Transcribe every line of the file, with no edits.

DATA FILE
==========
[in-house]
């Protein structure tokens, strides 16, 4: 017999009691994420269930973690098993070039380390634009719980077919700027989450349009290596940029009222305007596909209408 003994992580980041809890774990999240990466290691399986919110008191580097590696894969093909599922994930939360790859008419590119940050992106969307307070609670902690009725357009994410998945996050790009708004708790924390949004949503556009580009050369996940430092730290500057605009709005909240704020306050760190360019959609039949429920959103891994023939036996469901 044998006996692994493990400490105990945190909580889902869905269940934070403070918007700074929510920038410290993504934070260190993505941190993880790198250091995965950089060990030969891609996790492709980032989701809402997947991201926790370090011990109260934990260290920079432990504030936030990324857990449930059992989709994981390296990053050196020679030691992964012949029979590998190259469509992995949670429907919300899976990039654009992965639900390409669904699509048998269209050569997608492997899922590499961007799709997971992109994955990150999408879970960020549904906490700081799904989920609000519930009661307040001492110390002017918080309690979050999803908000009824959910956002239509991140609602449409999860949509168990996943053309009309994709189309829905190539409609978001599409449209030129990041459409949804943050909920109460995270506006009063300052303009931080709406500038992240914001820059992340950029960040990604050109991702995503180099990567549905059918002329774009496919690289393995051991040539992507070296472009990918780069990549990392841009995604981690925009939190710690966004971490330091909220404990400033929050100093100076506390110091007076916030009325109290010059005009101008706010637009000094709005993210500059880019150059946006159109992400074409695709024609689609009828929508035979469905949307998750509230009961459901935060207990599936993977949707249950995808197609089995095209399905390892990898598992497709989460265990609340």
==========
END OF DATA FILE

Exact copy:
[in-house]
């Protein structure tokens, strides 16, 4: 017999009691994420269930973690098993070039380390634009719980077919700027989450349009290596940029009222305007596909209408 003994992580980041809890774990999240990466290691399986919110008191580097590696894969093909599922994930939360790859008419590119940050992106969307307070609670902690009725357009994410998945996050790009708004708790924390949004949503556009580009050369996940430092730290500057605009709005909240704020306050760190360019959609039949429920959103891994023939036996469901 044998006996692994493990400490105990945190909580889902869905269940934070403070918007700074929510920038410290993504934070260190993505941190993880790198250091995965950089060990030969891609996790492709980032989701809402997947991201926790370090011990109260934990260290920079432990504030936030990324857990449930059992989709994981390296990053050196020679030691992964012949029979590998190259469509992995949670429907919300899976990039654009992965639900390409669904699509048998269209050569997608492997899922590499961007799709997971992109994955990150999408879970960020549904906490700081799904989920609000519930009661307040001492110390002017918080309690979050999803908000009824959910956002239509991140609602449409999860949509168990996943053309009309994709189309829905190539409609978001599409449209030129990041459409949804943050909920109460995270506006009063300052303009931080709406500038992240914001820059992340950029960040990604050109991702995503180099990567549905059918002329774009496919690289393995051991040539992507070296472009990918780069990549990392841009995604981690925009939190710690966004971490330091909220404990400033929050100093100076506390110091007076916030009325109290010059005009101008706010637009000094709005993210500059880019150059946006159109992400074409695709024609689609009828929508035979469905949307998750509230009961459901935060207990599936993977949707249950995808197609089995095209399905390892990898598992497709989460265990609340």